Hailed by Intel as the “World’s best gaming processor”, the company’s newly announced 9th Gen Intel Core i9-9900K and Intel Core X-series processors.
The new i9-9900K is a heavy-duty CPU, which will bring increased frame rates, up to 5.0GHz single-core frequencies, improved support for video editing and transcoding, and better overclocking potential. Intel boasts that gamers will see a significant improvement in their games, with up to ten percent better Frames Per Second compared to the previous generation processors, 8-cores and 16-threads, 16MB Intel Smart Cache, and nearly a 40 percent increase in FPS over a gaming PC from three years ago.
There are three 9th Gen Intel Core processors unveiled, and are ready for pre-ordering: i5-9600K, i7-9700K, and the flagship CPU, i9-9900K. These processors will be fitted to the new Intel Z390 chipset boards, which also include improvements such as gigabit Wi-Fi and integrated USB 3.1 Gen 2.
The Coffee Lake micro-architecture processors are using the current 14nm manufacturing process, which many punters are questioning as Apple’s newly released iPhone XS using a 7nm process, and indeed Intel’s rival, AMD, pushing to adopt a 7nm process with its new CPU and GPU range are already available. Conversely, Intel stated recently that its 10nm process technology would be delayed until 2019, with the 7nm process tech being further into 2019. Could Intel be biding its time to see how well the new CPU architecture fares? Or could it have simply dropped the ball on this one?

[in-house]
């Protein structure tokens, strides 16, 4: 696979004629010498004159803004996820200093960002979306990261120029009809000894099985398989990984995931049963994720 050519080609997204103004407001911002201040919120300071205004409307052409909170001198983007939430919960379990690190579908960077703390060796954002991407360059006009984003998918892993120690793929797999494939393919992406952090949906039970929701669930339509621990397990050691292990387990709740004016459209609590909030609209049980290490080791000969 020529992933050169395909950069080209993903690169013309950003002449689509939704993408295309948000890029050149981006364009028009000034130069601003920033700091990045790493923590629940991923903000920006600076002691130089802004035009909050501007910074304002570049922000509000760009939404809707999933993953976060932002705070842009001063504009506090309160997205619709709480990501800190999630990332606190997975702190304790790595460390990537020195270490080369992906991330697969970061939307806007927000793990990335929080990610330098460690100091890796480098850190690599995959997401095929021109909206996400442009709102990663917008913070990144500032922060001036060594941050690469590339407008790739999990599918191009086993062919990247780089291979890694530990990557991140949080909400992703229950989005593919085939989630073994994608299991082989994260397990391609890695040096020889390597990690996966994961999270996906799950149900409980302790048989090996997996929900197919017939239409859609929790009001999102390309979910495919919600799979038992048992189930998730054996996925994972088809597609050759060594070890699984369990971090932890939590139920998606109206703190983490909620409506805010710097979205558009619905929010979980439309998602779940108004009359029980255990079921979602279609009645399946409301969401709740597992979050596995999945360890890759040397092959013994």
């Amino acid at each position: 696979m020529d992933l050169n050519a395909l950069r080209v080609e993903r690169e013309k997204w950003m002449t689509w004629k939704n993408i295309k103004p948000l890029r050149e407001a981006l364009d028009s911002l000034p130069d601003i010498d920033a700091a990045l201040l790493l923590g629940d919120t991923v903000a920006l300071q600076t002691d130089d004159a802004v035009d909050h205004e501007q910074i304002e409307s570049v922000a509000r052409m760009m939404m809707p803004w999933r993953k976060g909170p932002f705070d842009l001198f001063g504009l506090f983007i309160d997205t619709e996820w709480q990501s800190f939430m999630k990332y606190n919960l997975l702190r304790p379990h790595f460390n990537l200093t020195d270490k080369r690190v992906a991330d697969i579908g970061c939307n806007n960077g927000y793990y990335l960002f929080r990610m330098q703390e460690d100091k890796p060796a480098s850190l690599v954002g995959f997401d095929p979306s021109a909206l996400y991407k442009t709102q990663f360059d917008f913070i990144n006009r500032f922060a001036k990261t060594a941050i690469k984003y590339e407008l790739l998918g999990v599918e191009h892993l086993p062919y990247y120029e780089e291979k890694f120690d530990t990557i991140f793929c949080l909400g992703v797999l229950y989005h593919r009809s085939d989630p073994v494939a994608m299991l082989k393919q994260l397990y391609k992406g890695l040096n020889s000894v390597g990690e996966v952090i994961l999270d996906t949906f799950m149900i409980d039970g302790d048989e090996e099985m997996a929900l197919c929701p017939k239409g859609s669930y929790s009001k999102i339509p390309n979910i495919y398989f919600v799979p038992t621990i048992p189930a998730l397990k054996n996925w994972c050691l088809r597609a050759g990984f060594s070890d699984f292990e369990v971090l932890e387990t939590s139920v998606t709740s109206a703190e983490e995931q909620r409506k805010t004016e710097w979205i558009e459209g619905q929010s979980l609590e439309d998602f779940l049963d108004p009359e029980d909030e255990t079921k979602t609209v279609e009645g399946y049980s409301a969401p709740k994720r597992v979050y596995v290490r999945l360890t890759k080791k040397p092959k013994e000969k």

Together with the 9th Gen announcement, Intel also revealed its new Core X-Series for the desktop and workstation platforms. These chips are designed for scalable desktop platforms, creators and experts, and come with a variety of cores and I/O capabilities to handle the most demanding multi-threading tasks and applications.
There are seven X-Series CPUs available: i7-9800X, i9-9820X, i9-9900X, i9-9920X, i9-9940X, i9-9960X, and the Extreme Edition flagship CPU, the i9-9980XE. The series offer scalable options ranging from 8 to 18 cores, in the case of the XE, and processor speeds up to 4.40GHz.
Finally, the company also revealed its new 28-core, 56 thread, 38.5MB cache, unlocked Xeon W-3175X processor. Built for intensive workloads and high volume sever setups that can support up to 512GB of 6-channel DDR4 memory, expect to see this beast arrive online some time in December.
As soon as we get hold of the new CPUs and boards for testing we’ll post up a review, so stay tuned.